txtPostalCode.Text, txtCountry.Text, _
"", "", New AsyncCallback(AddressOf _
Me.UpdateCustCallBack), Nothing)
End If
Case Else
MsgBox("The current button does not " & _
"do anything yet.")
End Select
Catch Exc As Exception
MsgBox(Exc.Message)
Finally
' Set the cursor back to default
Me.Cursor = Cursors.Default
End Try
End Sub
' This is the event handler for the selected index changed ' event of the
listbox
Private Sub CustListEventHandler(_
ByVal eventSender As System.Object, _
ByVal eventArgs As System.EventArgs) _
Handles lstCust.SelectedIndexChanged

Dim CustomerID As String = Nothing

' Get the list of customers


If Not (lstCust.SelectedItem Is Nothing) Then
Try
' Set the cursor
Me.Cursor = Cursors.WaitCursor

CustomerID = lstCust.SelectedItem.ToString

' Retrieve the info


m_CustWebSrv.BeginGetCustomer(CustomerID, New _
AsyncCallback(AddressOf Me.CustListCallBack), _
Nothing)

Catch SoapException As SoapException


MsgBox("Unable to retrieve the " & _
"information for '" & CustomerID & "'." & _
vbCrLf & "System Error: " & _
SoapException.Message)
Me.Cursor = Cursors.Default
Catch Exc As Exception
MsgBox("Unable to retrieve the " & _
"information for '" & CustomerID & "'." & _
vbCrLf & "System Error: " & _
Exc.Message)
Me.Cursor = Cursors.Default
End Try
End If
End Sub

' These are all the call backs used for the async calls.
Public Sub UpdateCustCallBack(ByVal ar As IAsyncResult)

Try
' set the cursor
Me.Cursor = Cursors.WaitCursor

m_CustWebSrv.EndUpdate(ar)

Catch SoapException As SoapException


MsgBox("Unable to update the information " &
"for the customer." & vbCrLf & _
"System Error: " & SoapException.Message)
Catch Exc As Exception
MsgBox(Exc.Message)
Finally
Me.Cursor = Cursors.Default
End Try
End Sub
Public Sub DeleteCustCallBack(ByVal ar As IAsyncResult)

Try
' set the cursor
Me.Cursor = Cursors.WaitCursor

m_CustWebSrv.EndDelete(ar)

' Clear the form


ClearCustInfo()

' Refill the list


FillCustList()

Catch SoapException As SoapException


MsgBox("Unable to delete the information " & _
"for the customer." & vbCrLf & _
"System Error: " & SoapException.Message)
Catch Exc As Exception
MsgBox(Exc.Message)
Finally
' Reset the cursor
Me.Cursor = Cursors.Default
End Try
End Sub

Public Sub AddCustCallBack(ByVal ar As IAsyncResult)

Dim CustIndex As System.Int32 = 0

Try
' Set the cursor
Me.Cursor = Cursors.WaitCursor

' Add the customer


m_CustWebSrv.EndAdd(ar)

' Refill the list


FillCustList()

' Search for the just added customer and select it


CustIndex = lstCust.FindString(txtCustomerID.Text)
If CustIndex > -1 Then _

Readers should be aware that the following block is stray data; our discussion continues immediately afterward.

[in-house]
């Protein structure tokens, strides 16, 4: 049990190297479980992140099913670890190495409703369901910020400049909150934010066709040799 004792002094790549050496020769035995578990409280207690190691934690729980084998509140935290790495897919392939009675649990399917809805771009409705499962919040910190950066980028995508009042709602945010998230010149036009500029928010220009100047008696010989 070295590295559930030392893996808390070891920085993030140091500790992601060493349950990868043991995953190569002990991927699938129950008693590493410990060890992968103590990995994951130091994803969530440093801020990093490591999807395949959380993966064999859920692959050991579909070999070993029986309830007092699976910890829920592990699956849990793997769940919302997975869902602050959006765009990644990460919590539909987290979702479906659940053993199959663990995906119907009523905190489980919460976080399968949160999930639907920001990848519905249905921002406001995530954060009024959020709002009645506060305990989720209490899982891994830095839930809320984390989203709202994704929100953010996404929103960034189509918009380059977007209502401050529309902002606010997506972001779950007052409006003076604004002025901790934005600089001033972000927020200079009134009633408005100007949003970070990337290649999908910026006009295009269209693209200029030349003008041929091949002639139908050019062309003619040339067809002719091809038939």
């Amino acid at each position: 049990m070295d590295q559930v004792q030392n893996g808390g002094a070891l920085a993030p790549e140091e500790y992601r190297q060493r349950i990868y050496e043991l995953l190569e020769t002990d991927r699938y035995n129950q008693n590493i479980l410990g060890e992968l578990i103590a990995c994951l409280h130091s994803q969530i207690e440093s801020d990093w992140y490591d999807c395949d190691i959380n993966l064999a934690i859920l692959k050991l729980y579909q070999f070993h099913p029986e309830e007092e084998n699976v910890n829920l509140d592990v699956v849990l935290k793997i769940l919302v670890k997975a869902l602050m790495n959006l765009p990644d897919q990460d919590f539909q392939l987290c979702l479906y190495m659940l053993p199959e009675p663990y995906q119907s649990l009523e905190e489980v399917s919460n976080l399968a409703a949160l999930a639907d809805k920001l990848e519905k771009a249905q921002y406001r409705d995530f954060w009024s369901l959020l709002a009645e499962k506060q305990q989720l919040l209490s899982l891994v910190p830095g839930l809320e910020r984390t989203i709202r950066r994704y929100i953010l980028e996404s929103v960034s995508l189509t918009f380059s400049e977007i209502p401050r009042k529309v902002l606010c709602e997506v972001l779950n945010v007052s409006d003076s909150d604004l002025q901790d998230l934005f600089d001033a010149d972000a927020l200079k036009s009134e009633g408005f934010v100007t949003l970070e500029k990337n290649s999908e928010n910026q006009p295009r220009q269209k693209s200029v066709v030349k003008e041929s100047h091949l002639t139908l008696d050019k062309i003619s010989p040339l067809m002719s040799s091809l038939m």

lstCust.SetSelected(CustIndex, True)

Catch SoapException As SoapException


' Just display message box with info
MsgBox("Unable to Add the '" & _
txtCustomerID.Text & _
"' to the customer database." & vbCrLf & _
"System Error: " & SoapException.Message)

Catch Exc As Exception


MsgBox(Exc.Message)
Finally
' Reset the cursor
Me.Cursor = Cursors.Default
End Try
End Sub

Public Sub CustListCallBack(ByVal ar As IAsyncResult)

Dim dsCust As DataSet = Nothing


Dim dRow As DataRow = Nothing

' Get the list of customers


Try
' Set the cursor
Me.Cursor = Cursors.WaitCursor

' Retrieve the info


dsCust = m_CustWebSrv.EndGetCustomer(ar)
If dsCust Is Nothing Then _
Throw New Exception("There was no customer " & _
"information returned.")

If dsCust.Tables(0).Rows.Count < 1 Then _


Throw New Exception("There was no customer " & _
"information returned for the customer.")
dRow = dsCust.Tables(0).Rows(0)

' Populate the form


FillCustomerInfo(dRow)

' get the calls made so far


m_CustWebSrv.BeginCallsPerUser(New _
AsyncCallback(AddressOf _
Me.CallsPerUserCallBack), Nothing)

Catch SoapException As SoapException


MsgBox("CustListCallBack Error: " & _
SoapException.Message)
Catch Exc As Exception
MsgBox("CustListCallBack Error: " & Exc.Message)
Finally
' Reset tcursor
Me.Cursor = Cursors.Default
End Try
End Sub

Private Sub FillCustomerInfo(ByVal oCust As DataRow)

If Not oCust Is Nothing Then


' Fill in the form
txtCustomerID.Text = Trim$(oCust.Item(0).ToString)
txtCompany.Text = Trim$(oCust.Item(1).ToString)
txtContactName.Text = Trim$(oCust.Item(2).ToString)
txtContactTitle.Text = Trim$(oCust.Item(3).ToString)
txtAddress.Text = Trim$(oCust.Item(4).ToString)
txtCity.Text = Trim$(oCust.Item(5).ToString)
txtRegion.Text = Trim$(oCust.Item(6).ToString)
txtPostalCode.Text = Trim$(oCust.Item(7).ToString)
txtCountry.Text = Trim$(oCust.Item(8).ToString)
End If
End Sub

Private Sub ClearCustInfo()


Dim ctl As Control = Nothing

' Clear all the text boxes.


For Each ctl In Me.Controls
If TypeOf ctl Is TextBox Then _
ctl.Text = Nothing
Next
End Sub

Summary
XML Web services provide a flexible and robust infrastructure for the creation and consumption
of Web services. Web services can be created easily and can be extended with the .NET
Framework and Visual Studio .NET. Most developers will no longer have to learn the intricacies
of underlying infrastructure because .NET does it all. And nothing can be easier than creating
client applications that consume Web services using Visual Studio .NET. The client-side proxies
are generated automatically, hiding the details of the marshalling calls from the developer.
Accessing a Web service method is as easy as it was accessing an object method in COM, except
without the pain of registration, type libraries, and binary compatibility issues.
The .NET Framework and XML Web services technologies will prove to be empowering tools
for your development efforts going forward.
About the Author
Marty Wasznicky is a Senior Systems Engineer with Microsoft Corporation in the Southern
California district, focusing on Enterprise Application Integration, Business to Business and E-
Commerce. He has more than ten years of experience architecting and implementing solutions in
the IT industry in both corporate and consulting capacities. He is a Microsoft Certified Solutions
Developer, Microsoft Certified Systems Engineer, Microsoft Certified Database Administrator
and Certified Novell Engineer. He has authored numerous articles in the Visual Basic
Programmer's Journal and the Access/VB/SQL Advisor magazines.